Monday, October 15, 2012

Limoncello and Cranberria

Years ago, my father's baby sister gave my parents a bottle of a cranberry liqueur made near where they lived close to the base of Cape Cod, just outside the whaling town of New Bedford, Massachusetts.  It was a beautiful ruby red color, and thick and sweet, but tart, too.  Very yummy.  So yummy that a new bottle appeared from time to time to replace the empty one.  Eventually, the bad news came - Cranberria was no longer being made.   This was a terrible blow to my parents and me, because we loved the stuff.  We still had a half bottle, and we kept it for years, for that "special" occasion.  We moved that bottle to California and again to Georgia.  Some of it evaporated over time.   Eventually, about seven years ago, while I was carefully packing the precious bottle for another move, I realized that it was a dull brown color, with sediment on the bottom.  I opened it and got a faint whiff of cranberry.  I was brave and I tasted it, but it had no flavor at all.  And that was the end of the last known bottle of cranberria.

Around the same time, I watched an Italian movie on Netflix and was intrigued by the limoncello that everyone was drinking in the Italian sunshine.  It brought back all sorts of memories, and I decided that I would see if I could make it.  My first attempt required a lot of doctoring - I had left a tiny bit of the white pith on the lemon peels and that made it bitter.  I added more and more sugar until it was a thick syrup, but I could still taste a bit of bitterness, so reluctant to throw it away, I put it in a big glass bottle an shoved it in the back of the fridge where I promptly forgot about it.   After it had rested for three months as it was supposed to, I tasted it, and it was still a harsh flavor, partly from the bitterness and partly from the alcohol flavor of the vodka that I had used.

Fast forward two whole years, and I pulled it out of the fridge to taste.  Oh my!  How smooth and delicious it was!  It didn't last long, and I needed to make more - fast!  Or at least, faster than 2 1/2 years!  I tried Giada's recipe and several others, but I finally found one that is no-fail, quick and delicious.

After my limoncello success, my thoughts returned to my beloved Cranberria, and I tried the limoncello recipe, but substituting cranberries for the lemon peel.  I had to double the sugar since they were so tart, and found that it has to sit for 6 - 12 months to ensure a really smooth product.  I tried some tonight and it is so very delicious!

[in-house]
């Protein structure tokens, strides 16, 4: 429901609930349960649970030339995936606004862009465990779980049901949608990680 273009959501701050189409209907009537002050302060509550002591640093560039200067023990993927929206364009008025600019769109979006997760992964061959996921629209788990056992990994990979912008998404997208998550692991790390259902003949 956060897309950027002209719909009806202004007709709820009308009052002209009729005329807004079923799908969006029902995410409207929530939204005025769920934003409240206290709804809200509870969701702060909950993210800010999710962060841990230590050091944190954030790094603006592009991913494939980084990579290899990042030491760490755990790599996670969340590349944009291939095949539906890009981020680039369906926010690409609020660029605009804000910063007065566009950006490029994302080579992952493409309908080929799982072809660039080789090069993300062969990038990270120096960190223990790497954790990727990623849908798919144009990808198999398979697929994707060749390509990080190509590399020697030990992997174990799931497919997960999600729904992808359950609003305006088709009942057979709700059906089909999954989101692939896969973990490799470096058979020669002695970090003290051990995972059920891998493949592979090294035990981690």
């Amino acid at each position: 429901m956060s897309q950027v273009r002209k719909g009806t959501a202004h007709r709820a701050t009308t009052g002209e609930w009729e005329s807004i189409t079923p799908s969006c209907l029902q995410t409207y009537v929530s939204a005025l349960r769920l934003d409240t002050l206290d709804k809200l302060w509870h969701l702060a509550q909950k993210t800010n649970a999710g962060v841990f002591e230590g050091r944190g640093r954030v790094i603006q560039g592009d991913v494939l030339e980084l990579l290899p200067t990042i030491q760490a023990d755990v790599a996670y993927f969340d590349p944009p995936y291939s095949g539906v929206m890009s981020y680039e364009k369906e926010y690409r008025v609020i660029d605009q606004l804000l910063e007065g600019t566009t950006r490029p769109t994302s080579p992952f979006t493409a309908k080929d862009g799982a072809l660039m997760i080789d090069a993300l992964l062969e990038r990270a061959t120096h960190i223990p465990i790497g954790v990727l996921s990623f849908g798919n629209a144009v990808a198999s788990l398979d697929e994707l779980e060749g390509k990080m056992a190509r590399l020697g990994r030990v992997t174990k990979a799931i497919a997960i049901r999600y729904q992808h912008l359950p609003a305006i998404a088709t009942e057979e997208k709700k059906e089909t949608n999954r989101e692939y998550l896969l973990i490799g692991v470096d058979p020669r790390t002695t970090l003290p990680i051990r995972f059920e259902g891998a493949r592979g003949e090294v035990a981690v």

750 ml vodka or Everclear
10 organic lemons, unwaxed
750 ml water
1 1/2 - 2 lbs sugar

Wash the lemons with a brush under hot running water, but do not use soap.  Dry well.  Use a sharp knife or vegetable peeler to remove only the lemon rind, and meticulously scrape all trace of the white pith off.  Put the lemon rinds in one or two large glass (not metal) bottles that can be tightly sealed, such as quart canning jars, and cover with the alcohol.  Shake well, seal well, and put in a dark place for two weeks, shaking and checking the seal every day.

After two weeks, make a simple syrup with 750 ml of water and 1 1/2 lbs of sugar.  Stir and boil it on the stove until all the sugar is dissolved.  You can use up to 2 lbs of sugar, but I don't care for it that sweet, so I use 1 1/2 lbs.

While the syrup is cooling, remove the lemon rinds from the alcohol and stir the alcohol into the syrup.  Taste for sweetness and adjust according to your preference.  Pour into decorative bottles, seal well, and store in the fridge, or you can even freeze it.  I usually put a couple of rinds back into the bottles as a decoration.  Let sit in the fridge for at least two more weeks for the flavor to smooth out.  Delicious!


To make Cranberria, you do the same thing, substituting 1 1/2 lbs fresh, organic cranberries, chopped coarsely and crushed, instead of the lemon rinds.   You will need to use more sugar - start with 2 lbs and work up from there.  2 lbs is good for me, but I like things a little tart.  When it is time to mix the cranberry alcohol with the syrup, I have blended the cranberries in the blender and left the pulp in the finished product to enhance the cranberry flavor.  However, if you want a clear liqueur, I think you could add a defrosted can of cranberry juice concentrate, too.

In fact... I wonder if that would be the easiest way to make a fruit flavored liqueur - mix frozen concentrate with some vodka....   I think I have some experimenting to do!!!!

1 comment:

Elizabeth said...

Yum! I just finished making this! I left the cranberries to steep much longer--just from laziness. Before you add the sugar you basically have a cranberry tincture.

We think it's too sweet though! But quite delicious! We are thinking about things to add it to, mixed drinks it would be so good in. Mmm, I'll bet it would be delicious with seltzer water! Yum.